Perspectives - Fall 2018 - 23

D

epending on what you do for a living, that saying, "Do what
you love, love what you do" either rings sweetly true or
sounds aggravatingly out-of-reach. Well, if you fall into the latter
category, this story is for you. Take heart in Sam and Peter Dixon-they're both proof that with hard work (and even failure) you
can live the dream too.
According to his older brother, when Sam Dixon was a little boy,
the thing he liked to do best was milk the family cow. "I'll never
forget it," recalls Peter Dixon. "You could always rely on Sam to
be there at milking time."
On the family's farm in Dummerston, Vermont, Sam's domain
was the barn. But Peter had a propensity for science projects in
the kitchen. He recalls experimenting with the milk Sam would
carry in, transforming it into various staples alongside his mother.
"I would always help her in the kitchen," Peter remembers. "We
would make little cheddar cheeses or curds or butter."
Those were the days. Sam remembers their "old farm in the country" as an exciting place to grow up, bursting with "everything
under the sun...just sort of a menagerie." Their father, a doctor who
moved the family to Vermont in 1968 to start his practice, enjoyed
homesteading-and collecting farm animals-on the side. So, not
only did the Dixon boys grow up with a hand-milking cow; they
also had a pig, sheep, beef, and a flock of chickens, plus a large
organic garden to play in.

MEET THE DIXON BROTHERS NOW:
FIRST, THE DAIRY FARMER

It was a particularly bright and brisk October morning when Sam
Dixon sat down with Perspectives magazine. Bundled from the
cold (snow flurries fell in town a few days later), he took a chair
in his warmed office, parallel to the milking parlor at Shelburne
Farms.
If you've never visited this Shelburne, Vermont institution, you
must plan a trip. (You can book a stay for a night at the on-site
Shelburne Inn, where your meals will feature ingredients straight
from the farm and the lawns frame unobstructed views of Lake
Champlain's waterfront.) A 1,400-acre working farm, forest, National Historic Landmark, and nonprofit organization, Shelburne
Farms is quite a place.

Oh, and if you've never tasted their Shelburne Farms Cheddar,
well, you're in for a treat. The milk for this delicious cheese comes
from the 110 Brown Swiss cows who get milked across from
Sam's office-an office he's not usually sitting in. "I'm the farm
manager at Shelburne Farms," he says, speaking quickly since he
only has so much time before he'll need to get on with morning
chores. "I started here in 1996. I oversee the agricultural operations, primarily livestock." Besides the dairy, the farm also grows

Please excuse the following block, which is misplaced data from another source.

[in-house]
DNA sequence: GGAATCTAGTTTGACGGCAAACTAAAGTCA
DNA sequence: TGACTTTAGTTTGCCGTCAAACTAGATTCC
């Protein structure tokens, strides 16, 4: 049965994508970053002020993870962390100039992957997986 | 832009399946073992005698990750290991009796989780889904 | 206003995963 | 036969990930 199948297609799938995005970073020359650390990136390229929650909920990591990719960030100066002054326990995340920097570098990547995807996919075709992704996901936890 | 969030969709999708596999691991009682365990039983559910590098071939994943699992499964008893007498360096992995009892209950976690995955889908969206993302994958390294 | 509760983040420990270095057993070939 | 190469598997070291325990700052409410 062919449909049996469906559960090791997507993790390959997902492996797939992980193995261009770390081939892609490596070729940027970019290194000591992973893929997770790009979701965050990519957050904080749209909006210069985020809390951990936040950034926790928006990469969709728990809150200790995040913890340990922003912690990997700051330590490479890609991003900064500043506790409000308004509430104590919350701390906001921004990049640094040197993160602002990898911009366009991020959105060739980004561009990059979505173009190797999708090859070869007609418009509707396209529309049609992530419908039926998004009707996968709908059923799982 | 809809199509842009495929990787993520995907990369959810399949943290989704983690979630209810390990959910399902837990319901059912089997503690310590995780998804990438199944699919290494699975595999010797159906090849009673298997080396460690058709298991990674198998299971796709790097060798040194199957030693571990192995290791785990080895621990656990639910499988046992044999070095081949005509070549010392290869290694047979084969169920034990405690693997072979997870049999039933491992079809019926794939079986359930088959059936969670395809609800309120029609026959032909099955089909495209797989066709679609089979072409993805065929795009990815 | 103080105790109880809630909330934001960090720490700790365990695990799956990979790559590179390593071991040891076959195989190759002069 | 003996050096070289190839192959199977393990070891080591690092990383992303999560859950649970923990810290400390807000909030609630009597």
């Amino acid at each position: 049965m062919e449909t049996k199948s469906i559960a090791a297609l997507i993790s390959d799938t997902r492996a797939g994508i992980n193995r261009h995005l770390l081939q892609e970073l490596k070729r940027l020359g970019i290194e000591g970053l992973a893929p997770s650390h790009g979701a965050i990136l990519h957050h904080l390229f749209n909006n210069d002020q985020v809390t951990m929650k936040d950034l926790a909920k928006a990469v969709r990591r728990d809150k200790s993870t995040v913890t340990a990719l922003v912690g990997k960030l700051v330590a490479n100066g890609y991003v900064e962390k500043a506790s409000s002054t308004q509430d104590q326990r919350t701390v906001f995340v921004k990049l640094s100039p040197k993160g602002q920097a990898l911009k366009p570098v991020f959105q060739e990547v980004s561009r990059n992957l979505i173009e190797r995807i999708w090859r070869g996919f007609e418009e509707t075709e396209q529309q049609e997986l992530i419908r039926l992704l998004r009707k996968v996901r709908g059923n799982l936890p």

lamb, beef, and vegetables and runs a woodlands operation selling
maple syrup and lumber.
Because Shelburne Farms is a great example of a "food system,"
as Sam explains it, people from all over the country-and world-
come to visit. "Almost everything we produce, we're adding value
to," he says. "We make over 80 percent of our milk into cheese,
320 days a year. All the lamb and beef we produce goes through
the restaurant in the Inn." And the same goes for the vegetables
and maple syrup from the farm. "We don't face the same pressures
that other commercial farms do, but we try to keep it as relevant as
we can," he adds.
Thanks to all the outside interest in Shelburne Farm's operations,
Sam says a highlight of his career has been meeting farmers from
all over the world-Japan, Colombia, Germany. He has also met
big name farmers like Joel Salatin and even celebrities like Martha Stewart and Sigourney Weaver. But largely, besides making
time for those occasional interesting visitors, Sam doesn't leave
the farm much.
"On a daily basis, I'm doing the work that any farmer in the state
of Vermont is doing," he says. "Milking cows, cleaning the barn,
mixing feed."

NEXT, THE CHEESEMAKER

Peter Dixon, who joined Perspectives for a phone interview later
that same night, echoed this sentiment about his brother and noted
the tie to his boyhood interests. "He really enjoys the cows and the
farming," Peter says. "For so long he just wouldn't leave! We're
always like, 'well, that's Sam! He's just not gonna come this weekend.'" Peter laughs.
It had been a long day in Westminster West when Peter hopped
on the call. He'd started work nearly 12 hours earlier and now had

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Perspectives - Fall 2018

Table of Contents for the Digital Edition of Perspectives - Fall 2018

Contents
Perspectives - Fall 2018 - Cover1
Perspectives - Fall 2018 - Cover2
Perspectives - Fall 2018 - Contents
Perspectives - Fall 2018 - 4
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